So while the words muscle contraction have taken on a broader meaning in the athletic fitness world, the actual definition of the word contraction, as defined in the dictionary, is a bit of a misnomer when talking about the different types of muscle “contractions”.
So, the term tension, rather than contraction, is better suited to define the actions (dare I say, contractions!) of a muscle.
Therefore, muscles, under tension, may:
It is these three different types of muscular tensions that are used to define the three different types of muscular “contractions.” The three different types of muscular contractions, therefore, are:
A concentric contraction is a type of muscle contraction when the length of the muscles shorten while undergoing tension.
For example, when you pick up a curl bar and perform a biceps curl, the length of your biceps muscles shorten. Your hands start down by your sides, and ends with your hands up by your shoulders. The biceps muscles shorten during this motion.
Another example would be if you were to perform a couple of leg curls on a hamstring machine. As your knee is flexing, your foot is approaching your buttocks, and your hamstring muscles shorten in the process.
Any muscle activity where the strength of the muscle can overcome the resistance of an object forcing the muscle’s length to shorten, is considered a concentric contraction.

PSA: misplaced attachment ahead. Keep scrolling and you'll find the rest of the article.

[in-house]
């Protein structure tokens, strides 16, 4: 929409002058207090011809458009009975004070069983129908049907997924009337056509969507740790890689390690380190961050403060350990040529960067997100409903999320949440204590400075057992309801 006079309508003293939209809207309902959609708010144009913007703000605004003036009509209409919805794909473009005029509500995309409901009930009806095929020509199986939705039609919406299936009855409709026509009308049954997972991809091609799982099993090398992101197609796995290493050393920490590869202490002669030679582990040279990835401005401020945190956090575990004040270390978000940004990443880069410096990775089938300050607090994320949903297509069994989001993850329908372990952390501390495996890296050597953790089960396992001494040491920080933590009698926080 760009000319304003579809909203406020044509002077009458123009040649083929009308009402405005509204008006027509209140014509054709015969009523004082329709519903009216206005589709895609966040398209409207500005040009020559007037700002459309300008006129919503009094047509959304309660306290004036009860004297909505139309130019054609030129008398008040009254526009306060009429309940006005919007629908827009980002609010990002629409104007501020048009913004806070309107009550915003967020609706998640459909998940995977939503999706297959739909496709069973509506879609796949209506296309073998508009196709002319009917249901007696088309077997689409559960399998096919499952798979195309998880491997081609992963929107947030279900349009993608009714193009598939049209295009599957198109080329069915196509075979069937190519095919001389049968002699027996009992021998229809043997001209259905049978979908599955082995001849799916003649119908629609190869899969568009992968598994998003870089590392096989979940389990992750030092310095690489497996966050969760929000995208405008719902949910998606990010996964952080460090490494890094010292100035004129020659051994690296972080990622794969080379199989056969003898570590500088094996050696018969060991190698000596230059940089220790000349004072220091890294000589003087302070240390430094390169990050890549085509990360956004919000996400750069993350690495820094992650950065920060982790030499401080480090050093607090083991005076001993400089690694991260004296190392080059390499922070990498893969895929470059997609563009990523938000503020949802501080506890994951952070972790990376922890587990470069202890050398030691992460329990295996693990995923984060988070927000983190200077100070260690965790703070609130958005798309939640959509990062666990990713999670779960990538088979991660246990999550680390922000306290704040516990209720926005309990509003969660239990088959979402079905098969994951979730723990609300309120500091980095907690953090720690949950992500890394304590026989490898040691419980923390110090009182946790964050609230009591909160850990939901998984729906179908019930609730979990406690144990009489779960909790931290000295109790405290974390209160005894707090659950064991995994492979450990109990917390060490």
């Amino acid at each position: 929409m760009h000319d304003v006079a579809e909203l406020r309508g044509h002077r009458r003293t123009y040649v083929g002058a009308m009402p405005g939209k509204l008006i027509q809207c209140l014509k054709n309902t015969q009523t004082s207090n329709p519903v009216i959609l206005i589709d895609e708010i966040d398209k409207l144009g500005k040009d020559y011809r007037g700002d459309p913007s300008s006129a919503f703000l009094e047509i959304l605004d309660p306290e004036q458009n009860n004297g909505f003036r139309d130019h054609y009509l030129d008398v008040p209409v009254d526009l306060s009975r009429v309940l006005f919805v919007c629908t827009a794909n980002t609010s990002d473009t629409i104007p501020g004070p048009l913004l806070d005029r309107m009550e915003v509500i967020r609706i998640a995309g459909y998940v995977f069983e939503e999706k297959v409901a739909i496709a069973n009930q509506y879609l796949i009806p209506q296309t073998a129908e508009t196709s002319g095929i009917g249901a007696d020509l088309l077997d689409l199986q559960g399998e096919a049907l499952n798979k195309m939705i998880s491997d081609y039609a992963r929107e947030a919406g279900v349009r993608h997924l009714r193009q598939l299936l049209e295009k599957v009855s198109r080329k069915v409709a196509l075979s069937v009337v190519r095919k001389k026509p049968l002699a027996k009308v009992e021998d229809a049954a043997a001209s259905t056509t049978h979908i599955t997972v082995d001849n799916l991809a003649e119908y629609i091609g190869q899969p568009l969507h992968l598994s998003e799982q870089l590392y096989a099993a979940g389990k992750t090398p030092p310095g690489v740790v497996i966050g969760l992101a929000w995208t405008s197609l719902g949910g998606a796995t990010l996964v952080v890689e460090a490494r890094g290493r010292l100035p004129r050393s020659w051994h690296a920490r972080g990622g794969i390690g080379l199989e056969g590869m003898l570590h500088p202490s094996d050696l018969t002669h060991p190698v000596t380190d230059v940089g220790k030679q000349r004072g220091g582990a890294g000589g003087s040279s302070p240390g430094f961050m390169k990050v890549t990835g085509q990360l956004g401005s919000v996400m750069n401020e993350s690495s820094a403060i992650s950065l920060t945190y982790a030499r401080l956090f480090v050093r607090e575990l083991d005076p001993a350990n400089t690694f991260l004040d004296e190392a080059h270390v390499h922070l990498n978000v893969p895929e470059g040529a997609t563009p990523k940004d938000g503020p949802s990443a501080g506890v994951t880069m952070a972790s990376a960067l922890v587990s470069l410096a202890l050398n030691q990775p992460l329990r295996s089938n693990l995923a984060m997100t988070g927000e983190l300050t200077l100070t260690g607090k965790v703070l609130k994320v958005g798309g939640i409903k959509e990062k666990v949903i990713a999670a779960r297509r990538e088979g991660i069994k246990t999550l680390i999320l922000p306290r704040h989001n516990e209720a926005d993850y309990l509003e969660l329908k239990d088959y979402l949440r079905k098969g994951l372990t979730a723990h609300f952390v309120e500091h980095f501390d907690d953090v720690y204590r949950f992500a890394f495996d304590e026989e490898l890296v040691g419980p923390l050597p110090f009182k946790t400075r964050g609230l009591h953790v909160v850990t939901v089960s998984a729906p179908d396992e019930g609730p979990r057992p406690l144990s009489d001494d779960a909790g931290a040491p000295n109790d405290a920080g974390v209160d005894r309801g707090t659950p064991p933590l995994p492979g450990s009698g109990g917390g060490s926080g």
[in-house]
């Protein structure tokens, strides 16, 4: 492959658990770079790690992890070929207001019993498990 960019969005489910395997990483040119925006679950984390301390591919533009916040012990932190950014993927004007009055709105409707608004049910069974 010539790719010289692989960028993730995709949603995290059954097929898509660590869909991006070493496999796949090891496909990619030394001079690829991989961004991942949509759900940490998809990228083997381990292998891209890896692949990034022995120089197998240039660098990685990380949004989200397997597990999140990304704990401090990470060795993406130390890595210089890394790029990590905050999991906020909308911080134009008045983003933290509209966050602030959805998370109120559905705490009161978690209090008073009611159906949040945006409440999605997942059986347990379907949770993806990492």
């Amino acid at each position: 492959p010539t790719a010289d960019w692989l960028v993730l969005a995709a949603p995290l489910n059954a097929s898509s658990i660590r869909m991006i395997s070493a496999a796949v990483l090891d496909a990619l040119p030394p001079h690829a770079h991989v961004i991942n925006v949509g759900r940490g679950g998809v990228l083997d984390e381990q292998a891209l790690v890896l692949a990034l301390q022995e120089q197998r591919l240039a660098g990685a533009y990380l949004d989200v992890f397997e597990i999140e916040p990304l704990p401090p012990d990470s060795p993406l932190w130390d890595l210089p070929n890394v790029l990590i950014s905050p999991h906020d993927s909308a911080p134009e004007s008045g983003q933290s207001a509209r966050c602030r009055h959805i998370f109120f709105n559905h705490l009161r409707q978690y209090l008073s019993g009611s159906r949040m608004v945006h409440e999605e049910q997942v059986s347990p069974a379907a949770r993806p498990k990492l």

Therefore, most of the exercises that you would typically do at a gym by using the various machines and/or dumbbells, etc. involve concentric contractions.
An eccentric contraction is a type of muscle contraction when the length of the muscle elongates, or lengthens while undergoing tension.
This can occur in two different ways:
Typically this is done in a smooth and controlled motion where the muscle, the biceps, acts to decelerate the elbow joint at the end of the movement.
The same muscle that started this motion, the biceps, is now undergoing tension in the opposite direction. It is now lengthening as it returns the weight back down towards your waist. This is an example of a voluntary eccentric contraction.
Another similar example involves the hamstring muscles. Like the example above involving leg curls, as you return the weight back to its starting point, the knee joint extends slowly with the aid of the hamstrings.
These muscles undergo tension, but now in the opposite direction, where they are lengthening. This is another example of a voluntary eccentric contraction.
We can use a similar example for involuntary eccentric contractions as we did for the voluntary eccentric contractions.